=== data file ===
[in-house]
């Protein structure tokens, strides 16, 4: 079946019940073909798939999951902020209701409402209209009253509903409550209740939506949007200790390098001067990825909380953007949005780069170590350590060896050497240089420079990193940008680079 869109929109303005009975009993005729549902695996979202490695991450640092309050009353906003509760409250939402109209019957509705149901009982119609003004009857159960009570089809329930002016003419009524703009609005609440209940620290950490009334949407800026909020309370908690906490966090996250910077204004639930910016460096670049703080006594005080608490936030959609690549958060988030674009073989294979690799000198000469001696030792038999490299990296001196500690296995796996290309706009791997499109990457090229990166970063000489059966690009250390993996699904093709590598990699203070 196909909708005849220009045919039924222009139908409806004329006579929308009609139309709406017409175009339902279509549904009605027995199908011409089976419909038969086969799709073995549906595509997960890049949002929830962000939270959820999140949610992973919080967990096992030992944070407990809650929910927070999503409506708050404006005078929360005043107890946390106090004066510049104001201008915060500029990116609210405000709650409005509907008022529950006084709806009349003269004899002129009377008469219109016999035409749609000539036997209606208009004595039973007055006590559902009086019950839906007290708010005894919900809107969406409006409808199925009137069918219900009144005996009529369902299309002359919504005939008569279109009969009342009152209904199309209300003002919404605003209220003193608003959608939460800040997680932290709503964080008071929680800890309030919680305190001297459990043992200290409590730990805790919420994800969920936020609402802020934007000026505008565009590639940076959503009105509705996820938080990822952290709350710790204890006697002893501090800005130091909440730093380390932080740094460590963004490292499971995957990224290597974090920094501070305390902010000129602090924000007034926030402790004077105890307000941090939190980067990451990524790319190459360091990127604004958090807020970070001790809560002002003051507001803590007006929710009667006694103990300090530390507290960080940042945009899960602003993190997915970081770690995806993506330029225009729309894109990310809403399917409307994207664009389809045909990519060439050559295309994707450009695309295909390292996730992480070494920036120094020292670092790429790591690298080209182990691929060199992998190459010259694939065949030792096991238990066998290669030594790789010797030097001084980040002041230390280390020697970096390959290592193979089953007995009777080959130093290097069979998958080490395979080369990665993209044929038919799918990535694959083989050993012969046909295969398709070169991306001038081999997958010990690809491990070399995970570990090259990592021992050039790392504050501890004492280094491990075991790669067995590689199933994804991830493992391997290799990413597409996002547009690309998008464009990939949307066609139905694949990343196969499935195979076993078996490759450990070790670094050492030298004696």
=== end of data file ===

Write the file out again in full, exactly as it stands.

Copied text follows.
[in-house]
């Protein structure tokens, strides 16, 4: 079946019940073909798939999951902020209701409402209209009253509903409550209740939506949007200790390098001067990825909380953007949005780069170590350590060896050497240089420079990193940008680079 869109929109303005009975009993005729549902695996979202490695991450640092309050009353906003509760409250939402109209019957509705149901009982119609003004009857159960009570089809329930002016003419009524703009609005609440209940620290950490009334949407800026909020309370908690906490966090996250910077204004639930910016460096670049703080006594005080608490936030959609690549958060988030674009073989294979690799000198000469001696030792038999490299990296001196500690296995796996290309706009791997499109990457090229990166970063000489059966690009250390993996699904093709590598990699203070 196909909708005849220009045919039924222009139908409806004329006579929308009609139309709406017409175009339902279509549904009605027995199908011409089976419909038969086969799709073995549906595509997960890049949002929830962000939270959820999140949610992973919080967990096992030992944070407990809650929910927070999503409506708050404006005078929360005043107890946390106090004066510049104001201008915060500029990116609210405000709650409005509907008022529950006084709806009349003269004899002129009377008469219109016999035409749609000539036997209606208009004595039973007055006590559902009086019950839906007290708010005894919900809107969406409006409808199925009137069918219900009144005996009529369902299309002359919504005939008569279109009969009342009152209904199309209300003002919404605003209220003193608003959608939460800040997680932290709503964080008071929680800890309030919680305190001297459990043992200290409590730990805790919420994800969920936020609402802020934007000026505008565009590639940076959503009105509705996820938080990822952290709350710790204890006697002893501090800005130091909440730093380390932080740094460590963004490292499971995957990224290597974090920094501070305390902010000129602090924000007034926030402790004077105890307000941090939190980067990451990524790319190459360091990127604004958090807020970070001790809560002002003051507001803590007006929710009667006694103990300090530390507290960080940042945009899960602003993190997915970081770690995806993506330029225009729309894109990310809403399917409307994207664009389809045909990519060439050559295309994707450009695309295909390292996730992480070494920036120094020292670092790429790591690298080209182990691929060199992998190459010259694939065949030792096991238990066998290669030594790789010797030097001084980040002041230390280390020697970096390959290592193979089953007995009777080959130093290097069979998958080490395979080369990665993209044929038919799918990535694959083989050993012969046909295969398709070169991306001038081999997958010990690809491990070399995970570990090259990592021992050039790392504050501890004492280094491990075991790669067995590689199933994804991830493992391997290799990413597409996002547009690309998008464009990939949307066609139905694949990343196969499935195979076993078996490759450990070790670094050492030298004696």